Tiotropium add-on may be safe in children 1–5 years with asthma
Adding tiotropium to inhaled corticosteroids (ICS) appeared safe and well tolerated in preschool children with persistent asthmatic symptoms, reveals an exploratory, regulatory trial—suggesting that tiotropium may be a complementary strategy for managing this young population for whom treatment options are scarce.
Tiotropium add-on also demonstrated a potential to reduce asthma exacerbations in young children, although it did not improve daytime asthma symptom score.
“Children are not small adults … [T]heir study brings much-needed preliminary evidence of the safety and efficacy of a new controller medication to add on to ICS in young children with uncontrolled asthma,” wrote Dr Alvaro Cruz of the Federal University of Bahia School of Medicine in Salvador, Brazil, in a commentary. [Lancet Respir Med 2018;6:80-82] “Whether their data is sufficient for the approval of tiotropium for use in children aged 1–5 years merits discussion.”
The exploratory, multinational, double-blind, phase II/III, regulatory trial included 102 children aged 1–5 years with persistent asthmatic symptoms for ≥6 months and required ICS. They were randomized to receive either once-daily tiotropium 2.5 µg, 5 µg, or placebo, which was added on to ICS with or without additional controller medication. [Lancet Respir Med 2018;6:127-137]
At 12 weeks, the primary safety outcome of adverse event rate was lower with tiotropium than with placebo add-on (56 percent and 58 percent vs 74 percent for tiotropium 2.5 µg and 5 µg vs placebo, respectively). The most common adverse events (AEs) were asthma exacerbations and nasopharyngitis (17 percent and 14 percent, respectively), which according to the researchers, were mild or moderate in intensity.
Although the assessment was descriptive and formal statistical comparison between groups was not done due to limited sample size, Cruz noted that the data are consistent with findings from older children aged 6–11 years. [J Allergy Clin Immunol 2017;140:1277-1287]
Also, an exploratory analysis revealed that fewer children in the tiotropium groups reported asthma exacerbations than in the placebo group (14 percent and 6 percent vs 29 percent). By Kaplan-Meier estimates, the risk of asthma exacerbations or worsening was 52 percent and 63 percent lower with tiotropium 2.5 µg and 5 µg, respectively vs placebo.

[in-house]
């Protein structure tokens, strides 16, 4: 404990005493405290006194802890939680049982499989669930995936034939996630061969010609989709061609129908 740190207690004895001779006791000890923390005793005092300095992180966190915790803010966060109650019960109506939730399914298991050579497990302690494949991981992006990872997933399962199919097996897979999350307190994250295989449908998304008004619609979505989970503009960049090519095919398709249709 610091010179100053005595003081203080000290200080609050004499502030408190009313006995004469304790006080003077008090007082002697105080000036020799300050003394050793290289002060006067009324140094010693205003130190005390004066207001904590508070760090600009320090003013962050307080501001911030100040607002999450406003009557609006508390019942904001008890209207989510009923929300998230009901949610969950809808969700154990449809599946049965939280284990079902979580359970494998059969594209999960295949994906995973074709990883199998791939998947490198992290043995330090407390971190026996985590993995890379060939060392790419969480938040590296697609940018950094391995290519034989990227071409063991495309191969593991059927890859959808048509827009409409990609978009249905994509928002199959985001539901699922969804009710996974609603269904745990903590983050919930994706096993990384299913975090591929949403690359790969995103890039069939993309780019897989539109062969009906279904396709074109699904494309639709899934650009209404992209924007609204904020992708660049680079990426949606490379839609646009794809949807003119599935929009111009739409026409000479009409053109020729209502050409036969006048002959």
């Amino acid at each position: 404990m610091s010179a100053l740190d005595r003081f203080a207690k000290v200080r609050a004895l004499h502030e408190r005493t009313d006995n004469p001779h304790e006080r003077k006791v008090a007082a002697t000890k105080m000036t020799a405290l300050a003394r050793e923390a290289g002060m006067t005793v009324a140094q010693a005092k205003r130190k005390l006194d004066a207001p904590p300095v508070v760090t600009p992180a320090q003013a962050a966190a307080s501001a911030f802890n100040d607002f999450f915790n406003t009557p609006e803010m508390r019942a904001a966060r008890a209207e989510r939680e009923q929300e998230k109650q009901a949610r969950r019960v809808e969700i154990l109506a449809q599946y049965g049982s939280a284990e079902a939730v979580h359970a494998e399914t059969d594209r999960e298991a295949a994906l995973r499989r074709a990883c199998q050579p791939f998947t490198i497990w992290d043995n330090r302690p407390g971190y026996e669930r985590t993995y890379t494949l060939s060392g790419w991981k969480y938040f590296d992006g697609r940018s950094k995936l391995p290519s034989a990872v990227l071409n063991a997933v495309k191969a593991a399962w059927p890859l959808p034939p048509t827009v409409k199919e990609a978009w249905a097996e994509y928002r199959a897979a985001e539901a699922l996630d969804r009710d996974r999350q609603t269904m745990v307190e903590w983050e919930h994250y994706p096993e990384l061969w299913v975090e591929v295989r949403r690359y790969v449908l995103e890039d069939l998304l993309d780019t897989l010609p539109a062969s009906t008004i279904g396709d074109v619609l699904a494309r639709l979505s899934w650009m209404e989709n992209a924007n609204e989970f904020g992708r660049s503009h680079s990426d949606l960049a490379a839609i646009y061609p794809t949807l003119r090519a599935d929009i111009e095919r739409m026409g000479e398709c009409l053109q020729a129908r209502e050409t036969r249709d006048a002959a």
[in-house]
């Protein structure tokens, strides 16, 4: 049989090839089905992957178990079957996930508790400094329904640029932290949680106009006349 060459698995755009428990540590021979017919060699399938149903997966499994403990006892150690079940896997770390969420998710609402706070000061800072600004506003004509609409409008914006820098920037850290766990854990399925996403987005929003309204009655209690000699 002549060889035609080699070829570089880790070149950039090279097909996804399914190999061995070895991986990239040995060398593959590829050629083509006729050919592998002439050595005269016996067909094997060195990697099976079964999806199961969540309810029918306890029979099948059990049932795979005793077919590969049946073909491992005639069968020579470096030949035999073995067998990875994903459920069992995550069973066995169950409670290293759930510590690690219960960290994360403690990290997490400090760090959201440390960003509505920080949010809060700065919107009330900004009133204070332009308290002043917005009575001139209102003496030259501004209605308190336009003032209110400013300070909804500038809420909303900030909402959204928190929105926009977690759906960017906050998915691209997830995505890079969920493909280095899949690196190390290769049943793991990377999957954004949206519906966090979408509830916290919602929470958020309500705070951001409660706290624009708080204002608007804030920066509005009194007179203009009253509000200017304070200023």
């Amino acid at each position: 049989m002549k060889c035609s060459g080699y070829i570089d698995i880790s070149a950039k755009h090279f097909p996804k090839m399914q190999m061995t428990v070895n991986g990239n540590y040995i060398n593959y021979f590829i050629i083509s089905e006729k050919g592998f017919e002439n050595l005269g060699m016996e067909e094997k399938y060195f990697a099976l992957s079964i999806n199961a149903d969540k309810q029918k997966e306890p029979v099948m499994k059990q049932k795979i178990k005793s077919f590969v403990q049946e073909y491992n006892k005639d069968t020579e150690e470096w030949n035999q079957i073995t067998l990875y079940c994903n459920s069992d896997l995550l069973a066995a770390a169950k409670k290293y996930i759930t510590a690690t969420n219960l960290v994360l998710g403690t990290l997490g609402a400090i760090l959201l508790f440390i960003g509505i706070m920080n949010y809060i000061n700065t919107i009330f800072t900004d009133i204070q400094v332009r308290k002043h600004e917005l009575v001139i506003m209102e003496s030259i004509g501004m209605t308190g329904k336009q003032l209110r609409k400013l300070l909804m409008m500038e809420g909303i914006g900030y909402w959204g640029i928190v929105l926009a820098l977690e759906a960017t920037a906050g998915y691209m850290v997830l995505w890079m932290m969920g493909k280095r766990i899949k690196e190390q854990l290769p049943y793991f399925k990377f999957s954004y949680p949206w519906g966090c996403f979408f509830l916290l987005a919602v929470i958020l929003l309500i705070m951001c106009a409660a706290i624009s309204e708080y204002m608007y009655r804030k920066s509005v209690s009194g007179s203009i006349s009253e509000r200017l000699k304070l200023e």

“The Kaplan-Meier curves for exacerbations reported as AEs showed significantly differing trends in the tiotropium and placebo groups after approximately 10 days of treatment … These findings suggest that patient-relevant outcomes can be observed within a short time after initiation of tiotropium add-on treatment,” observed the researchers.
Three serious AEs requiring hospitalization were reported, with all cases occurring in the placebo arm. There were no AEs leading to treatment discontinuation or death.
However, the changes from baseline to week 12 in weekly mean combined daytime asthma symptom scores—the primary efficacy endpoint—were not significantly different with either dose of tiotropium vs placebo (adjusted mean difference vs placebo, -0.080 for tiotropium 2.5 µg and -0.048 for tiotropium 5 µg). This efficacy endpoint was chosen because of the difficulty in performing spirometry in young children and hence, inability to use lung function as an efficacy endpoint.
“Regardless, their ambitious trial was successful in bringing preliminary evidence that tiotropium is safe in young children,” remarked Cruz.
As the number of patients in the study was small, the researchers recommended further studies to confirm the potential of tiotropium in reducing exacerbation risk.
“The important observation of a tiotropium effect on asthma exacerbations in preschool children is encouraging and provides a starting point for future prospective clinical trials to show the observed effect in a confirmatory design,” said the researchers.